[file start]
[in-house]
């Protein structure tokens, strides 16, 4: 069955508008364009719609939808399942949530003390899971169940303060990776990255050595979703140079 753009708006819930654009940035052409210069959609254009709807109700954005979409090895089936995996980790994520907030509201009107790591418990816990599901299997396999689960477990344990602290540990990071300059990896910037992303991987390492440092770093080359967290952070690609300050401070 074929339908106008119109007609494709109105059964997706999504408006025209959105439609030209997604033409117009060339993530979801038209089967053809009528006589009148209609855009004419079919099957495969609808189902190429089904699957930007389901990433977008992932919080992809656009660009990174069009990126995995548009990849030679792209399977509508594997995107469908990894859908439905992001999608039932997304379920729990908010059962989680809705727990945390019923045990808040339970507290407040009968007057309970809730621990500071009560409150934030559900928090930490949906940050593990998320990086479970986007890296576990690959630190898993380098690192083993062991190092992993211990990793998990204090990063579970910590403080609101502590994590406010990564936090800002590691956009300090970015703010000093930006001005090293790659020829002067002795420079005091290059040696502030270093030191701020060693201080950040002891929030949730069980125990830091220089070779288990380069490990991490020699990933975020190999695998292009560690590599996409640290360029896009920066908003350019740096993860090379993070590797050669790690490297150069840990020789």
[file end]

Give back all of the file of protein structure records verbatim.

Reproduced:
[in-house]
């Protein structure tokens, strides 16, 4: 069955508008364009719609939808399942949530003390899971169940303060990776990255050595979703140079 753009708006819930654009940035052409210069959609254009709807109700954005979409090895089936995996980790994520907030509201009107790591418990816990599901299997396999689960477990344990602290540990990071300059990896910037992303991987390492440092770093080359967290952070690609300050401070 074929339908106008119109007609494709109105059964997706999504408006025209959105439609030209997604033409117009060339993530979801038209089967053809009528006589009148209609855009004419079919099957495969609808189902190429089904699957930007389901990433977008992932919080992809656009660009990174069009990126995995548009990849030679792209399977509508594997995107469908990894859908439905992001999608039932997304379920729990908010059962989680809705727990945390019923045990808040339970507290407040009968007057309970809730621990500071009560409150934030559900928090930490949906940050593990998320990086479970986007890296576990690959630190898993380098690192083993062991190092992993211990990793998990204090990063579970910590403080609101502590994590406010990564936090800002590691956009300090970015703010000093930006001005090293790659020829002067002795420079005091290059040696502030270093030191701020060693201080950040002891929030949730069980125990830091220089070779288990380069490990991490020699990933975020190999695998292009560690590599996409640290360029896009920066908003350019740096993860090379993070590797050669790690490297150069840990020789």